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Distance learning from Dublin
  1. Diane Cashman

Abstract

Distance learning is growing in popularity as a method of accessing continuing education. Diane Cashman, of University College Dublin, explains that this is particularly true in Ireland where many vets and nurses live in rural communities

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FOR veterinary professionals who are unable to commit to full-time campus tuition, distance learning is growing in popularity. Barriers to studying include the time and costs of travelling to university campuses. This issue is particularly noticeable for University College Dublin (UCD), as it is the only veterinary school on the island of Ireland, and many vets and nurses are located in dispersed rural communities across the country.

Veterinary medicine at UCD is exploring alternative methods to deliver graduate programmes and continuing education. Online education, for example, offers students the opportunity to study at a time and place that is flexible, thereby accommodating the busy lifestyle of a typical veterinarian.

Improving broadband infrastructure is enabling UCD to offer and deliver programmes online to veterinary practitioners across Ireland. Meanwhile, the development of online social networking technologies supports the implementation of innovative teaching and learning approaches. Online communities can be established and fostered to enable students to exchange knowledge, ideas and experiences in order to solve problems and discuss cases. This type of interaction between students encourages deep learning and fosters strong collaborative links.

Learner-centred approach

UCD is developing a suite of distance education programmes aimed at graduates who wish to participate in continuing education. To date, two programmes have been developed: the graduate certificate in canine sports medicine, and the graduate certificate in dairy herd health. The educational philosophy of the programmes is based on implementing a learner-centred approach to instruction to encourage self-directed learning, situational inquiry and collaborative learning. Both programmes are delivered using a blended approach that merges elements of online learning and face-to-face tuition.

The graduate certificate in canine sports medicine was designed to provide veterinary practitioners with the knowledge, skills and attributes required for the veterinary care of racing and breeding greyhounds and other canine athletes. The programme is aimed at veterinary practitioners working, or interested in working, with racing greyhounds.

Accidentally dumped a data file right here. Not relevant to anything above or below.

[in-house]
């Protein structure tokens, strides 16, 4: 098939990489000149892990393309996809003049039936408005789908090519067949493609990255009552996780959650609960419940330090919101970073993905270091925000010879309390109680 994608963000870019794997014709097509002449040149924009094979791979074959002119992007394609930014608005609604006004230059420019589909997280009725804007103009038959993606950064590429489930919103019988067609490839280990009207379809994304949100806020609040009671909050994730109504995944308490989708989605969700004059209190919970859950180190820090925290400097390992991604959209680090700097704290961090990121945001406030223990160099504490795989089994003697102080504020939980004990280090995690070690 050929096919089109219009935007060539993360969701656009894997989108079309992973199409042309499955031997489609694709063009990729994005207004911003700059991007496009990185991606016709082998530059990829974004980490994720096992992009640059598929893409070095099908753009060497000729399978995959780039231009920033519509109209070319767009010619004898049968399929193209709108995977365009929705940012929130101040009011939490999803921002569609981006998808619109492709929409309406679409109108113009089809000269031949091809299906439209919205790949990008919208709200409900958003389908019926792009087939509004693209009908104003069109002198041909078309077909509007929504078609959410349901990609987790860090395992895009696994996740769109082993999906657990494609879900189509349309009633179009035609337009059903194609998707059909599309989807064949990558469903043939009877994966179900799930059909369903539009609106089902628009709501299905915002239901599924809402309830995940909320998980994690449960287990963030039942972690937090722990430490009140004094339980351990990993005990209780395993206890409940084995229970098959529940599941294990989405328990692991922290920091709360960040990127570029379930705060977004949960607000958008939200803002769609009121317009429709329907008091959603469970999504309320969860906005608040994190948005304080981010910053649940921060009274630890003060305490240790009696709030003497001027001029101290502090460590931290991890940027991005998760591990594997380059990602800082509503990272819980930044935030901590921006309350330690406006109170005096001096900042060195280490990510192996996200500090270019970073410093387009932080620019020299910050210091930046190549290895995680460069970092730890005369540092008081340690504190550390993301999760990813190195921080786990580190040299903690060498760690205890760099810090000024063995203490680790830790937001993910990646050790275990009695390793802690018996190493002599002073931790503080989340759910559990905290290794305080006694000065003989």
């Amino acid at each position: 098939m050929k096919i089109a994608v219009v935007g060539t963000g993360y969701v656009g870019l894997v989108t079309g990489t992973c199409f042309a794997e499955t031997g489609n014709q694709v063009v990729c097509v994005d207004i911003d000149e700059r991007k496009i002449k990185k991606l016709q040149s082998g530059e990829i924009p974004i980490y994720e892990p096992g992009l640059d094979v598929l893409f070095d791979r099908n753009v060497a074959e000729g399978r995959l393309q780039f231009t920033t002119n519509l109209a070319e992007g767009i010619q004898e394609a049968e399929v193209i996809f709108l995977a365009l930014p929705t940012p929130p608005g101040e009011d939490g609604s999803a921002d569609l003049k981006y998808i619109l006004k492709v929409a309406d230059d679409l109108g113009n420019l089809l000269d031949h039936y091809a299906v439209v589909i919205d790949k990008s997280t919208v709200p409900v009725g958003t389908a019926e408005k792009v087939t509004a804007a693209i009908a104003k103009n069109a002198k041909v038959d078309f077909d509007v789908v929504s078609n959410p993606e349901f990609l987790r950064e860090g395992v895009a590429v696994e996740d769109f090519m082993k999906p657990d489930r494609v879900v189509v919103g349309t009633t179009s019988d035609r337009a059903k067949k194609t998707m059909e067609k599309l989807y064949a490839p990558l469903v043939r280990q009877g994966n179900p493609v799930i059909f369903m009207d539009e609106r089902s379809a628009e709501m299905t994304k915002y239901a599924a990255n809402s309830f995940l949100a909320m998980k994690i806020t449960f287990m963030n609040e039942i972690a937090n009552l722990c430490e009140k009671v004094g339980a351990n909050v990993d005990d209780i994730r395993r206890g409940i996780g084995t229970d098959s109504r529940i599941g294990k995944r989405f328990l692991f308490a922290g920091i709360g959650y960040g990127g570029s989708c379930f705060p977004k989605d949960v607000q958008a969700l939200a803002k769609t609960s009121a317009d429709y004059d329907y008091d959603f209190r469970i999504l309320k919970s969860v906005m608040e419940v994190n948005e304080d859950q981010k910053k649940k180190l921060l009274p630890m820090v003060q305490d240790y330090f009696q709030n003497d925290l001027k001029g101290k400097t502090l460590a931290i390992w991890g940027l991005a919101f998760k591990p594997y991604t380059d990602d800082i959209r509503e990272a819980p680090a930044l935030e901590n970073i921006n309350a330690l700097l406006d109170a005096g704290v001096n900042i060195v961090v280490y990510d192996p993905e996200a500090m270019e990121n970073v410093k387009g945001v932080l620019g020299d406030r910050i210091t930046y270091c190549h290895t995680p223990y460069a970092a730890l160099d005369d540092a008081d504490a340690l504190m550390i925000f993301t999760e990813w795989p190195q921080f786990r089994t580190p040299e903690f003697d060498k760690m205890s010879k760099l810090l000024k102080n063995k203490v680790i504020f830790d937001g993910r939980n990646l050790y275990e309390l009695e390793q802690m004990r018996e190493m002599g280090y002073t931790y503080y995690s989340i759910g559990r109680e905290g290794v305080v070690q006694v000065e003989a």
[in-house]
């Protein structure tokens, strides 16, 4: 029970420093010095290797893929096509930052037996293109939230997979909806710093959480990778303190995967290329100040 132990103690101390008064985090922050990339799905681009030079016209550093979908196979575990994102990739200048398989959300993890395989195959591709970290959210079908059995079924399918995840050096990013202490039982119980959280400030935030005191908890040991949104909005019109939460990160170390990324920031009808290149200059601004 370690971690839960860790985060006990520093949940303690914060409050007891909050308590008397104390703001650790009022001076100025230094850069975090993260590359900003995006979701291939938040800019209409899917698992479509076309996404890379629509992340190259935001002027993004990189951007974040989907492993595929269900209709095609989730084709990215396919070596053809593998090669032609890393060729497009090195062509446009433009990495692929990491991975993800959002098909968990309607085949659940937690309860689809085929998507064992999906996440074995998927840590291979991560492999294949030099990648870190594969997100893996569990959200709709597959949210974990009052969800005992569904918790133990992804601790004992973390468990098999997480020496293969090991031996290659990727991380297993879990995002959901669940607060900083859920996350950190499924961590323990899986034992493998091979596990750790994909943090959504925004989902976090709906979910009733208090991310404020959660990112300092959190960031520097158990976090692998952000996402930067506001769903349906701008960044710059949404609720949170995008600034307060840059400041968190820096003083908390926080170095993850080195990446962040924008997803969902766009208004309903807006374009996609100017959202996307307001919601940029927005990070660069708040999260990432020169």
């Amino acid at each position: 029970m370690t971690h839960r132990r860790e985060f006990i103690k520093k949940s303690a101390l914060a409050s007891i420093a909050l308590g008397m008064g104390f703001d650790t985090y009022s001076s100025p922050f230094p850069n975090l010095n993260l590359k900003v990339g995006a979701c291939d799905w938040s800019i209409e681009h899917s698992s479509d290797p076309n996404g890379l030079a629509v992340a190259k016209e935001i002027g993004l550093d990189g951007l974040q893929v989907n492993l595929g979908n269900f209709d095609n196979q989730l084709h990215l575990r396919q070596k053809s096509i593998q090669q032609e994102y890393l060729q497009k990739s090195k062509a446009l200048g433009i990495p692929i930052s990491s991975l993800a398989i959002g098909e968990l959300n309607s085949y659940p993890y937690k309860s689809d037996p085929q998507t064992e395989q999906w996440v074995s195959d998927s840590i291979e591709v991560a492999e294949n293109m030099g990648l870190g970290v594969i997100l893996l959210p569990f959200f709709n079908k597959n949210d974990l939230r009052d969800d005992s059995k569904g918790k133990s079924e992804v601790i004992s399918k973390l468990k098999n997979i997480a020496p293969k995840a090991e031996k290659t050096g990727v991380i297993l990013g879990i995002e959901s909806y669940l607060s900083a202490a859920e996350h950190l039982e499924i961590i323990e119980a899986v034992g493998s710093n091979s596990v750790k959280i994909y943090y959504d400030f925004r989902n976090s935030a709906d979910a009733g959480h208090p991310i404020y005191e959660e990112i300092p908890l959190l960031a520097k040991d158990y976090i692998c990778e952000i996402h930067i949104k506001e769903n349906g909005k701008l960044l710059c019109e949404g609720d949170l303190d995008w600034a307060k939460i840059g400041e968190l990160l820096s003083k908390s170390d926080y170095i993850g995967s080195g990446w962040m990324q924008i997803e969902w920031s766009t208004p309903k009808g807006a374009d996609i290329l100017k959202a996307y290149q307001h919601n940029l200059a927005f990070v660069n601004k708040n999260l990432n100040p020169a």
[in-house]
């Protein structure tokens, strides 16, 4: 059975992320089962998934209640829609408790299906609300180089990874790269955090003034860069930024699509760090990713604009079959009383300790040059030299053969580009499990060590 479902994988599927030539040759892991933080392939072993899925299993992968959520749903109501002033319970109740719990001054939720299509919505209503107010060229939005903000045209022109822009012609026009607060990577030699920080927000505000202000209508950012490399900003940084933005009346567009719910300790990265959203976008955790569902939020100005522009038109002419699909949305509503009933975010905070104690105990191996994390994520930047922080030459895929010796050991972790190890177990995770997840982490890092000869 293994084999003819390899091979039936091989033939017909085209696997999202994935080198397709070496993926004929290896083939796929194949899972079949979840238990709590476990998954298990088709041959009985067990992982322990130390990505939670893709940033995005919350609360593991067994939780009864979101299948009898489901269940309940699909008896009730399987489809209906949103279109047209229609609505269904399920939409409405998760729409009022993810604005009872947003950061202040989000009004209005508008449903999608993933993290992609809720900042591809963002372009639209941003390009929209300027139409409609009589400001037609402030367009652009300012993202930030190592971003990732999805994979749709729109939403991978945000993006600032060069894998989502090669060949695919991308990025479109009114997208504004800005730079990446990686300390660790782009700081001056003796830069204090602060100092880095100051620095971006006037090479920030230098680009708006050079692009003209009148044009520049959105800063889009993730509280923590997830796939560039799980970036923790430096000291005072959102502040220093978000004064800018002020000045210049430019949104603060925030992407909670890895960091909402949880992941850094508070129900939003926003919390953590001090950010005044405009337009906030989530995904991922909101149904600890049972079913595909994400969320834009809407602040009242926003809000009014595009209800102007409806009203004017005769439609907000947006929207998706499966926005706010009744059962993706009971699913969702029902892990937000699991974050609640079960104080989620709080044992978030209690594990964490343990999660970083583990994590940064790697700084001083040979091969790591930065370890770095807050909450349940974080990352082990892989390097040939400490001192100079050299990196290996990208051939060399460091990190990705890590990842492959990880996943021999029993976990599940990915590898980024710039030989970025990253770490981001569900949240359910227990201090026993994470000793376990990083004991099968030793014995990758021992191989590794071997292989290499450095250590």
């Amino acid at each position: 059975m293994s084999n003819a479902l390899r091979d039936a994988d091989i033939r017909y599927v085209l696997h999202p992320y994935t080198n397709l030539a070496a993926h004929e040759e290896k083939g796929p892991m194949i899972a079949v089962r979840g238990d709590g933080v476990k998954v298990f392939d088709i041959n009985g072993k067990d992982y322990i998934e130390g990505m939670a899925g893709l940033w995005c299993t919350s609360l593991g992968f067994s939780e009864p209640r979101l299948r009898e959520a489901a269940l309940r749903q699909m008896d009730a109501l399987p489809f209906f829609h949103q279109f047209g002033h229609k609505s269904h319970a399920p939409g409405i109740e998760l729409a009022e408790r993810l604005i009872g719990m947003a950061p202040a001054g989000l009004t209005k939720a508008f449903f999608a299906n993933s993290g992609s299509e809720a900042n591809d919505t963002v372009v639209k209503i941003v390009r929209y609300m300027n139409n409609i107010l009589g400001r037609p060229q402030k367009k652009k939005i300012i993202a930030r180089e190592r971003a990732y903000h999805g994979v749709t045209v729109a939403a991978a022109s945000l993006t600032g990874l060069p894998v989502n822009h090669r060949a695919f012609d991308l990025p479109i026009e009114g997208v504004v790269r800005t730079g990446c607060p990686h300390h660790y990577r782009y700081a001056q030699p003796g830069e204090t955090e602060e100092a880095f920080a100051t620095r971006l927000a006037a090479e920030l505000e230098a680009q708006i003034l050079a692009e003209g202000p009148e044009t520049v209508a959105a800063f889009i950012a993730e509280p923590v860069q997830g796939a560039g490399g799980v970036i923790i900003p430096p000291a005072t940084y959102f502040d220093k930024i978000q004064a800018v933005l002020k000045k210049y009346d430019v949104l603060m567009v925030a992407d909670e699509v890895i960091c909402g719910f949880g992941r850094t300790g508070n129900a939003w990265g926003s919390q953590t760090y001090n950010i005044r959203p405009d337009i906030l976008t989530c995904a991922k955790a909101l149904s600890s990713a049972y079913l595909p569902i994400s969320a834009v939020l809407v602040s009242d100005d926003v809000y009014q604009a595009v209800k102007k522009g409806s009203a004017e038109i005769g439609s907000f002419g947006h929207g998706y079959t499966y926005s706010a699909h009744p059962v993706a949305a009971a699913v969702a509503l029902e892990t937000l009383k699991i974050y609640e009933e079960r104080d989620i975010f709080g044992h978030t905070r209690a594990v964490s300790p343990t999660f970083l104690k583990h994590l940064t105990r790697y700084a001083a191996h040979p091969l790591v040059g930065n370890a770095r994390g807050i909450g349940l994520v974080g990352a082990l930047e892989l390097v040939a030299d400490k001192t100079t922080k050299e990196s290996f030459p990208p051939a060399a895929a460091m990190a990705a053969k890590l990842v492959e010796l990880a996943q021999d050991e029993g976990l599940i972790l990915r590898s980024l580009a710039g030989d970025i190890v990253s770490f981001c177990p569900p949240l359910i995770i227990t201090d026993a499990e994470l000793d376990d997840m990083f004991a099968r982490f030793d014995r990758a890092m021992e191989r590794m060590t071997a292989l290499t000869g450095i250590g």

Students undertake four taught modules covering topics on the greyhound industry, canine clinical pathology and pharmacology, orthopaedics and soft tissue injuries, reproduction and breeding. Two further modules (dissertation and case log) encourage students to explore a topic of their choice and to reflect critically on their interactions with cases in their practice.

The graduate certificate in dairy herd health has been designed as a direct response to the challenges facing Ireland's dairy industry in the 21st century, and is based on the disease priority themes that have emerged from Animal Health Ireland's expert opinion (a Delphi study).

On the modern dairy farm, it is the complex interaction of diseases, their relationship with nutritional strategy and housing environment, and the fundamental influence of social and attitudinal factors that make prevention and control of these diseases such a challenge. An integrated approach to herd health will be required to address the complex issues.

Students on this programme will be equipped with tools for herd data analysis, practical herd evaluation skills, and an ability to integrate the multiple facets of dairy herd health in order to develop holistic herd-level solutions that are set in the context of herd profitability and animal health and welfare. The course draws on experience gained by the UCD Dairy Herd Health Group in investigating many herd problems throughout Ireland. There are six key modules, which run consecutively and last for an eight-week period: herd health investigation skills; dairy herd fertility; nutrition and production diseases; milk quality and mastitis; calf health and heifer rearing; and biosecurity/infectious diseases and parasite control.

These programmes are delivered over an 18-month period and use innovative online-learning activities coupled with hands-on teaching of clinical skills at the UCD Lyons Farm or the UCD Veterinary Hospital.

Ten days are scheduled over the duration of the programme for practical sessions, which students are expected to attend.

Each week, students are expected to contribute to a range of online learning activities, and this will require approximately 10 to 12 hours of work per week. The learning activities involve contributing to an online community to discuss relevant topics in the area. The use of an online community discussion forum that will have a predetermined tutor input will assist in creating an innovative educational experience for participants. Problem-based learning will ensure that participants are exposed to relevant case study material in an environment where their peers' views and their own can be discussed to the benefit of all. Finally, some material is taught by e-lectures where participants can take the tuition at their own pace and convenience.

▪ For more information, e-mail karen.holland@ucd.ie or visit www.ucd.ie/vetmed

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